I watched GOP presidential hopeful Tommy Thompson claim to an audience in Portsmouth on Wednesday that about one-tenth or $190 billion of our health-care dollars will magically vaporize through the digital revolution.

He's not alone. Barack Obama, Hillary Clinton, John Edwards, Giuliani, John McCain and the rest of the candidates spouting this magic cure are selling magic, worthless beans. Thompson, the former Health and Human Services secretary under Bush, should know better that it requires a massive technological infrastructure investment of tens, if not hundreds of billions of dollars, to reach this nirvana. It's an easy bone to toss — it's also a crock.

Fact challenged — Former Gov. Mitt Romney of Massachusetts should be subject to a remedial class on just how we got into the war in Iraq. I watched in amazement as Romney, who was never known for putting in a lot of actual work time when he was governor (he was busy campaigning to be president), said the war in Iraq could have been avoided had Iraq henchman Saddam Hussein played responsibly by allowing international inspectors in to look for weapons of mass destruction.

Had Hussein "opened up his country to IAEA inspectors, and they'd come in and they'd found that there were no weapons of mass destruction," Romney responded with certainty, "we wouldn't be in the conflict we're in."

This was news to me because, Fox News to the contrary, Hussein actually did let international inspectors in late 2002. They searched and searched and searched some more. You can look it up. They were booted out in 2003, not by Hussein, but by Bush who decided that no proof of weapons of mass destruction was proof that they really did exist and required invasion.

Or was it links to 9/11? Bin Laden? Or spreading democracy to the Middle East through pre-emptive war? Honestly, I forget because the rationales come and go so easily.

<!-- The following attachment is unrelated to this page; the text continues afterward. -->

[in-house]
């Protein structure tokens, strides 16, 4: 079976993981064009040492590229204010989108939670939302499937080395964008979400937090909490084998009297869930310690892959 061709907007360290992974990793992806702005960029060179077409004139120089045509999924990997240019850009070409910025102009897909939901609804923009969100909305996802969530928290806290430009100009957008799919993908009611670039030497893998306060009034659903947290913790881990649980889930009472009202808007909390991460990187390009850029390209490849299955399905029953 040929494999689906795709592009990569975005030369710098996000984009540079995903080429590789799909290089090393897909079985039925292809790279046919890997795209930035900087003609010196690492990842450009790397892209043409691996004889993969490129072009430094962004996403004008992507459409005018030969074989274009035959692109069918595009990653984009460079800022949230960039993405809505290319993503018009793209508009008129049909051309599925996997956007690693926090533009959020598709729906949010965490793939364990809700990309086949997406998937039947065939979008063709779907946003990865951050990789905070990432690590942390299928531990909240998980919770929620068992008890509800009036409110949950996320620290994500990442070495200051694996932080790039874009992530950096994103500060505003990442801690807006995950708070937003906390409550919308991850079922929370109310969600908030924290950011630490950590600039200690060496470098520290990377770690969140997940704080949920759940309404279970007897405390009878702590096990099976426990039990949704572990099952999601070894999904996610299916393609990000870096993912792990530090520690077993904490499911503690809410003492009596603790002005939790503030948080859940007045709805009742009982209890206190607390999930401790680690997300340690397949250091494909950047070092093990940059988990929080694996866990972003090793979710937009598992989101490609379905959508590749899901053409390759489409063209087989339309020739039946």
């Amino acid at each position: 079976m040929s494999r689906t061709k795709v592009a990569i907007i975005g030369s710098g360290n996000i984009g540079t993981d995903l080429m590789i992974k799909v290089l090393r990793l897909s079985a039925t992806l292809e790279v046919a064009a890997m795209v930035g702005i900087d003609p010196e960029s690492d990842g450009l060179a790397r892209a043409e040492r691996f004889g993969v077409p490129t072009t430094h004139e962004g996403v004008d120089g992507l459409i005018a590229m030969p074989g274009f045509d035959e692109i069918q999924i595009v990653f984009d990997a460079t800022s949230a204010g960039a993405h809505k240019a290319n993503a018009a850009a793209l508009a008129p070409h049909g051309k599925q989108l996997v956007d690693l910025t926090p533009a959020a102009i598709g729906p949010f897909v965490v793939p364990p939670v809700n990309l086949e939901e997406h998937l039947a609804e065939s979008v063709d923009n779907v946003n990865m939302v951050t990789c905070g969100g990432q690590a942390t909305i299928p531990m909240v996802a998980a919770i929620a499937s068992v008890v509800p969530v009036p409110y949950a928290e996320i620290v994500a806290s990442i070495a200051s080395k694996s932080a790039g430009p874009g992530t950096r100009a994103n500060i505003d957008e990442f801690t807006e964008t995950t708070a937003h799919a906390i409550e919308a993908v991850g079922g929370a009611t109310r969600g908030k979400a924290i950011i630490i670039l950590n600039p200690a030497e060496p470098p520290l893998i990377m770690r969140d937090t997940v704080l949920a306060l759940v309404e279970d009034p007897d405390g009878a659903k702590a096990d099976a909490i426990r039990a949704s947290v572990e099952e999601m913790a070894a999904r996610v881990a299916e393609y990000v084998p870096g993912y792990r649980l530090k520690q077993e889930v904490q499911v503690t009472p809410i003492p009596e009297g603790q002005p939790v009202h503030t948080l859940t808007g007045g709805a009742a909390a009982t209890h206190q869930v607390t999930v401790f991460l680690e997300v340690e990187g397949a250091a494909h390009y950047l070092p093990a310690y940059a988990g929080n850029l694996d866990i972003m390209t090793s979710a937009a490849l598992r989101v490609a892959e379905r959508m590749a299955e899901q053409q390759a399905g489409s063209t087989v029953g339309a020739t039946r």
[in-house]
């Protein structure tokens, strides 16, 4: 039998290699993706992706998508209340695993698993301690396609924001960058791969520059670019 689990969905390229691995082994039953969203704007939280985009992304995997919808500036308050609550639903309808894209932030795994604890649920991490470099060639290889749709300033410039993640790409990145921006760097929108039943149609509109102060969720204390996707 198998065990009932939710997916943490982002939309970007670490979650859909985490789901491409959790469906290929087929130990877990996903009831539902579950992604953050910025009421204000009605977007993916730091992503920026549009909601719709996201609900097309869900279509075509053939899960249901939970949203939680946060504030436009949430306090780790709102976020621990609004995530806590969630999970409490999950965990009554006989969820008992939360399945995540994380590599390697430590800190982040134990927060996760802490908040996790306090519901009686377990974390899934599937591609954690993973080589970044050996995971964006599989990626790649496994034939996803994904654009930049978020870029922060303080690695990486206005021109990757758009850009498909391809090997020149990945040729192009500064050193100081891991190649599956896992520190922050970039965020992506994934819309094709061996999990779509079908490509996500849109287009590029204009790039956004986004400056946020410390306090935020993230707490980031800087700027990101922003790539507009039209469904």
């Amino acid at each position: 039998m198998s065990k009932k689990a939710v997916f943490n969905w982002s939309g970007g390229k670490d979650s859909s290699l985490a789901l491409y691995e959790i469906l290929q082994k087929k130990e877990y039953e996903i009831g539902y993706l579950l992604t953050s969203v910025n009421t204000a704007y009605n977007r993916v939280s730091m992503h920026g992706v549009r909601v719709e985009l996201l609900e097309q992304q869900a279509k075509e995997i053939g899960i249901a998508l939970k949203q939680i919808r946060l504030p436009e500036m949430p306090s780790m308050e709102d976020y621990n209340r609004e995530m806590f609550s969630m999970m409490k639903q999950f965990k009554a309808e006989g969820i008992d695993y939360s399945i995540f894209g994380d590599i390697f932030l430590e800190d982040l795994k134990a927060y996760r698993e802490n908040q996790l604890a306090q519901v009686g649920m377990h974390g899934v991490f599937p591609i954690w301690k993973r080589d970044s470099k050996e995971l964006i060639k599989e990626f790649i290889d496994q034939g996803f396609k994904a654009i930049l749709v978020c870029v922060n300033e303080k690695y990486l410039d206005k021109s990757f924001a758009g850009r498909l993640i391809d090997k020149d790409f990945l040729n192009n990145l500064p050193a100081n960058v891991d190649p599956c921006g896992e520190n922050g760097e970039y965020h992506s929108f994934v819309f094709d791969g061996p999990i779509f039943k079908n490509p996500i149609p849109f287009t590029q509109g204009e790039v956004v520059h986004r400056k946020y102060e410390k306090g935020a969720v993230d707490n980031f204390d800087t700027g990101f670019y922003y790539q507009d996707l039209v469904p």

Bush has repeated the same nonsense for years. Perhaps Romney, no dummy to be sure — after all he went to Harvard Business School, just like Bush — was making a calculation that all history is relative and his constituency is reality-challenged anyway, so why bother them with the details. He's also calculated that the national media are too lazy to take notice and challenge him. Romney calculated right.

"Vitriolic vomit" — And last but not least, I need to make a correction, courtesy of a gentle reminder from reader Stuart Hume of New Castle. He wrote: "Readers of the May 27, 2007, Sunday Herald had to slog through more than 40 column inches of the vitriolic vomit of Political Columnist and Editorial Page Editor Michael McCord's sophomoric rant to discover, almost at the end of his infantile diatribe that McCord reveals the depth of his ignorance by failing to come even close to the correct spelling of the last name of the U. S. lieutenant general in charge in Iraq. It's PETRAEUS, Mr. McCord not David Patreas."

As an experienced journalist and combat-trained U.S. Army veteran, I apologize to Gen. David Petraeus and Mr. Hume for this writing and fact-checking error for which I and I alone am responsible. As for Mr. Hume, I thank him for having the courage and perseverance to slog through 40 inches of "sophomoric rant," "infantile diatribe," and "vitriolic vomit." It couldn't have been easy.

Michael McCord is the opinion page editor of Herald Sunday and the Portsmouth Herald. Despite rumors to the contrary, infantile diatribes don't come easy to him.